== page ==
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Phrasal and Prepositional verbs present a real problem for the English learner as they are very rarely literal. In other words, it's usually impossible to guess their meaning from their constituent parts. There is no obvious reason why the phrasal verb 'to take on' means to hire, but it does. Try the exercises and see how you do. Reading is one of the best ways to learn some of these verbs as they make a lot more sense in some sort of context.

Phrasal Verbs Multiple Choice 37

Instructions: Click on the answer you think is correct. Phrasal Verbs with 'down' 1.

1. He´s always _____ his wife down in front of their friends. I don't know why he feels the need to humiliate her in public.
getting
putting
talking
criticising





2. We've _____ down a big deposit on an apartment in that new block overlooking the park. Unfortunately, we had to borrow most of it from my wife´s parents.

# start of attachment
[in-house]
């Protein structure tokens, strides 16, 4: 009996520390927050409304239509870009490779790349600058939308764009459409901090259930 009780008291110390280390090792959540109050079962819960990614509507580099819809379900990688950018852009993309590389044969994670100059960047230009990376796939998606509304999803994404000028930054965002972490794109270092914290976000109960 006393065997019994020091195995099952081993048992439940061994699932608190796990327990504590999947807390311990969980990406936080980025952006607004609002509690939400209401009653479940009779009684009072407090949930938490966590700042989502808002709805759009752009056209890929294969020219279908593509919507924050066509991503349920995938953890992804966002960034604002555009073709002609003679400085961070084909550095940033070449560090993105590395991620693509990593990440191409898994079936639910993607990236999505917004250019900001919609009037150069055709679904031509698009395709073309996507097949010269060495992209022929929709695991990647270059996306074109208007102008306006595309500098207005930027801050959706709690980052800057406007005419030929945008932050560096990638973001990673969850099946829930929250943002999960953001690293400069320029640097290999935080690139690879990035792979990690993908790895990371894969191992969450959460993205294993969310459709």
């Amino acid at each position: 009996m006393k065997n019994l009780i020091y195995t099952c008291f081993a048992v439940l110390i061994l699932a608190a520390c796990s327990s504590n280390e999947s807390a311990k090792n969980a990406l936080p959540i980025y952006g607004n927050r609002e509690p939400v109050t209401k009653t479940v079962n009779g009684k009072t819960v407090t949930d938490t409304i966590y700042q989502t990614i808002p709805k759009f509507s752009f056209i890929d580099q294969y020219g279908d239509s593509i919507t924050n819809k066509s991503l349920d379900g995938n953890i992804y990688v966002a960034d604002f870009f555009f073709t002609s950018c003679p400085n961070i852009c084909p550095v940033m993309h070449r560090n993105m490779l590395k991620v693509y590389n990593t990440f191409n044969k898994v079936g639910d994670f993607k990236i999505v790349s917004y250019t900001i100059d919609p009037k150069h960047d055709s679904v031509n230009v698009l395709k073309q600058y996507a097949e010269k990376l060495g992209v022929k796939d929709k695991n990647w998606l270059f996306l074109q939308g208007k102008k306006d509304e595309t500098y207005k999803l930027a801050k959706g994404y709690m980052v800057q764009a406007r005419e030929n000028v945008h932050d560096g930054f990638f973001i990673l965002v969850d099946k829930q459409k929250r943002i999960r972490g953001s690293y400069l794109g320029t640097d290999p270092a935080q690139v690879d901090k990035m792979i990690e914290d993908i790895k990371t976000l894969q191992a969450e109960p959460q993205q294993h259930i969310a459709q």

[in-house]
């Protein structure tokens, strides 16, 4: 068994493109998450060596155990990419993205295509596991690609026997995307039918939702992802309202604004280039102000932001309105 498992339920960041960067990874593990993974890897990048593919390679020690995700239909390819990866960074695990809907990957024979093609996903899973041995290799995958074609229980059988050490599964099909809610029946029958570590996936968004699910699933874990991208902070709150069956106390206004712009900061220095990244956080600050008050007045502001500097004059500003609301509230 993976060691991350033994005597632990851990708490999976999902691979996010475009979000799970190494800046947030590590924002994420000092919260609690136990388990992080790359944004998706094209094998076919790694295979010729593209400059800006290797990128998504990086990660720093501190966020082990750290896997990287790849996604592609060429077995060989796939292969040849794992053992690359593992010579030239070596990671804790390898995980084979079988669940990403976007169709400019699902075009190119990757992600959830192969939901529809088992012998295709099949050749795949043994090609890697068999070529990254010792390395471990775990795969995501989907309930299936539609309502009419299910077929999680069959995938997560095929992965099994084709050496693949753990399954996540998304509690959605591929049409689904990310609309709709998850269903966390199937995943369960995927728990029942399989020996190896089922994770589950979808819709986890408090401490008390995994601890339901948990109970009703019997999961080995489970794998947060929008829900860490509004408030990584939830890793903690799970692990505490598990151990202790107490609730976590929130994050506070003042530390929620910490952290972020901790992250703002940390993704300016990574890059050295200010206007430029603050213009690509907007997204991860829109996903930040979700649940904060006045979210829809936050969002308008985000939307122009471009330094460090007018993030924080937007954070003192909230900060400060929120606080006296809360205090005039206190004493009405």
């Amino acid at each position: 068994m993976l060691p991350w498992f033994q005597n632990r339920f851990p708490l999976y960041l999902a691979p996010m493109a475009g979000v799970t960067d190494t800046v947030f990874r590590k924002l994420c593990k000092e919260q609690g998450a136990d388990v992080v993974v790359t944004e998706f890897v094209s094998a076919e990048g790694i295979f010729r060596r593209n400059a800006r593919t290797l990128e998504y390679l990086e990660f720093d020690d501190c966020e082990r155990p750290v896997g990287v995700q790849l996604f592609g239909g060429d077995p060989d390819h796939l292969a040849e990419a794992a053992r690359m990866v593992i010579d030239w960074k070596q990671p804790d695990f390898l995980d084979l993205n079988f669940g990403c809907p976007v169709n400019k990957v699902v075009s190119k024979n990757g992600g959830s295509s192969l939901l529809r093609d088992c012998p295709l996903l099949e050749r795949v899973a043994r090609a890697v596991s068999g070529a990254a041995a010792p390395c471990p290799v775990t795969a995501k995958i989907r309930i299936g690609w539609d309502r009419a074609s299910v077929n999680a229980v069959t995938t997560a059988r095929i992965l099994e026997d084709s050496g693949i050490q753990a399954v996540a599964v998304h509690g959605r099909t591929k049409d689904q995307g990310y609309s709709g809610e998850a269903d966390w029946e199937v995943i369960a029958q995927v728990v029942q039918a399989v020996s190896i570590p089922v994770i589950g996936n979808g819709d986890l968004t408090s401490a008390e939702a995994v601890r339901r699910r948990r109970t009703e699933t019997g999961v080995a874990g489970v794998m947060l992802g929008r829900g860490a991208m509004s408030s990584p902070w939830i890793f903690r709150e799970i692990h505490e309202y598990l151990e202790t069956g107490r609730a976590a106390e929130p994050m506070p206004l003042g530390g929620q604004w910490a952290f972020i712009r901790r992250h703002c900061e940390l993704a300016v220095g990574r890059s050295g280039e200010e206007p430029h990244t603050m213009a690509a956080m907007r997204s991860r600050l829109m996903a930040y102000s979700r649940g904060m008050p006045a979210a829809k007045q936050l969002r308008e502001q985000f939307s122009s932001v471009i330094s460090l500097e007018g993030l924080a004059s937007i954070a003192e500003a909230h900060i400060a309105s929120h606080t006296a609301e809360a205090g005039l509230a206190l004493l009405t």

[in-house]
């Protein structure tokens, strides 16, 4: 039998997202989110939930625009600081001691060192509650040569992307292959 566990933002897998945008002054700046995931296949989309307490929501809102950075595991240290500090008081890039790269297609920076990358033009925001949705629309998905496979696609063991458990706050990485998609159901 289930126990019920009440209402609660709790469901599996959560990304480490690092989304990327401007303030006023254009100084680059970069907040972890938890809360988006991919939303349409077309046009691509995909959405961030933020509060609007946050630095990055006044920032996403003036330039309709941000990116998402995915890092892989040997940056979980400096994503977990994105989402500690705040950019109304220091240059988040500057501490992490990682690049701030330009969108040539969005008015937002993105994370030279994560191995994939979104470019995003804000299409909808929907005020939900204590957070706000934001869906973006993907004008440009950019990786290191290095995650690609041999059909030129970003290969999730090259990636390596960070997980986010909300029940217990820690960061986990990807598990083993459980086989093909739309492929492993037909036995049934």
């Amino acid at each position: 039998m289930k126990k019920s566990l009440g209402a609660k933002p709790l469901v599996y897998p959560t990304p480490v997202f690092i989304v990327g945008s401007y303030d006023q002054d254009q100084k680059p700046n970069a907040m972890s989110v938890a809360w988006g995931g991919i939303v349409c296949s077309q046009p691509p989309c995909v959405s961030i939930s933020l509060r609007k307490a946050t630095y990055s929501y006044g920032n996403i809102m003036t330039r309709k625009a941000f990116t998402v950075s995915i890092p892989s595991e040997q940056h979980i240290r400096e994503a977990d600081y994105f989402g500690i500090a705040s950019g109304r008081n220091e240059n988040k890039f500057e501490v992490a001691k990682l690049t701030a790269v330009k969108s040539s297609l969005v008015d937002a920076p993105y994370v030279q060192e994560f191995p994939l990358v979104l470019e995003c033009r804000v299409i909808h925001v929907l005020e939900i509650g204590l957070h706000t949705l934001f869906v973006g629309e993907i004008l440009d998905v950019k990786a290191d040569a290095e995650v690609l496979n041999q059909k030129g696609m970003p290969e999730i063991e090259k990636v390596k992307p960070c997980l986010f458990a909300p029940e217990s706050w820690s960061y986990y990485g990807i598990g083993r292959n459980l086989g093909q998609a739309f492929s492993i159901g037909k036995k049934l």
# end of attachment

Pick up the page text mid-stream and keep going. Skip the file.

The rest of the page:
put
set
offered
got





3. There´s no point in thinking you can rely on Pete. When it comes to the crunch, he´ll always _____ you down.
fall
drop
leave
let





4. I hope you´re not seriously planning to _____ down their job offer. It's a great opportunity and you know it.
shoot
get
turn
leave





5. I've _____ our names down to do a History of Art course at the university.
written
put
set
laid





6. If we want to sell this stock, we'll have to _____ it down by at least 20%
mark
cut
take
put





7. I like to _____ down after a hard day at the bank with a glass or two of good wine.
break
wind
chill
cool





8. He _____ down the seriousness of his injuries as he didn't want to worry her.
got
put
played
took





9. Jane has been ______ down by a bus and has sustained serious internal injuries.

knocked
hit
smashed
bashed





10. John is _____ down as club treasurer due to family commitments.
falling
putting
going
standing